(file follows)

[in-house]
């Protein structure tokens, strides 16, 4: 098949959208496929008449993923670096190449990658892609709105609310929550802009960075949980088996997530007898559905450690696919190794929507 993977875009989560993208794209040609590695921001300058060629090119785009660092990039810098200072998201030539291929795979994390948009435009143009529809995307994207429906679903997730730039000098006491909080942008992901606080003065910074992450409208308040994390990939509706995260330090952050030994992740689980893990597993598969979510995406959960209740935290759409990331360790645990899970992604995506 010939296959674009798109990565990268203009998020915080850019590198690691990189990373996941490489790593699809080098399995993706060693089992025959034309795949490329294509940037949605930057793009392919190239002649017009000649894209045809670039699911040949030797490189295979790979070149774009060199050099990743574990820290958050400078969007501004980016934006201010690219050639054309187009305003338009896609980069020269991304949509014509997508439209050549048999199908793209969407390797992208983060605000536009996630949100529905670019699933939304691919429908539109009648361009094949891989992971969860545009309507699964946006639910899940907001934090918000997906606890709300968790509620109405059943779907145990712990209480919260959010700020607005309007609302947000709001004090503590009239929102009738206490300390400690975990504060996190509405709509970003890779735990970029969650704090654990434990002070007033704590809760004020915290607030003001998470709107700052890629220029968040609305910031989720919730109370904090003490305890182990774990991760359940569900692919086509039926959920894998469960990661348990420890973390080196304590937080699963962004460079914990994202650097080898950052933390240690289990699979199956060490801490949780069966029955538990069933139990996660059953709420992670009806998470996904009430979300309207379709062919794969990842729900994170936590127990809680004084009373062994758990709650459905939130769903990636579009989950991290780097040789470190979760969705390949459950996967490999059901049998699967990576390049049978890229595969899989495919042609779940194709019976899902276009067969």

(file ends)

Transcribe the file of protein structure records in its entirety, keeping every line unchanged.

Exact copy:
[in-house]
């Protein structure tokens, strides 16, 4: 098949959208496929008449993923670096190449990658892609709105609310929550802009960075949980088996997530007898559905450690696919190794929507 993977875009989560993208794209040609590695921001300058060629090119785009660092990039810098200072998201030539291929795979994390948009435009143009529809995307994207429906679903997730730039000098006491909080942008992901606080003065910074992450409208308040994390990939509706995260330090952050030994992740689980893990597993598969979510995406959960209740935290759409990331360790645990899970992604995506 010939296959674009798109990565990268203009998020915080850019590198690691990189990373996941490489790593699809080098399995993706060693089992025959034309795949490329294509940037949605930057793009392919190239002649017009000649894209045809670039699911040949030797490189295979790979070149774009060199050099990743574990820290958050400078969007501004980016934006201010690219050639054309187009305003338009896609980069020269991304949509014509997508439209050549048999199908793209969407390797992208983060605000536009996630949100529905670019699933939304691919429908539109009648361009094949891989992971969860545009309507699964946006639910899940907001934090918000997906606890709300968790509620109405059943779907145990712990209480919260959010700020607005309007609302947000709001004090503590009239929102009738206490300390400690975990504060996190509405709509970003890779735990970029969650704090654990434990002070007033704590809760004020915290607030003001998470709107700052890629220029968040609305910031989720919730109370904090003490305890182990774990991760359940569900692919086509039926959920894998469960990661348990420890973390080196304590937080699963962004460079914990994202650097080898950052933390240690289990699979199956060490801490949780069966029955538990069933139990996660059953709420992670009806998470996904009430979300309207379709062919794969990842729900994170936590127990809680004084009373062994758990709650459905939130769903990636579009989950991290780097040789470190979760969705390949459950996967490999059901049998699967990576390049049978890229595969899989495919042609779940194709019976899902276009067969």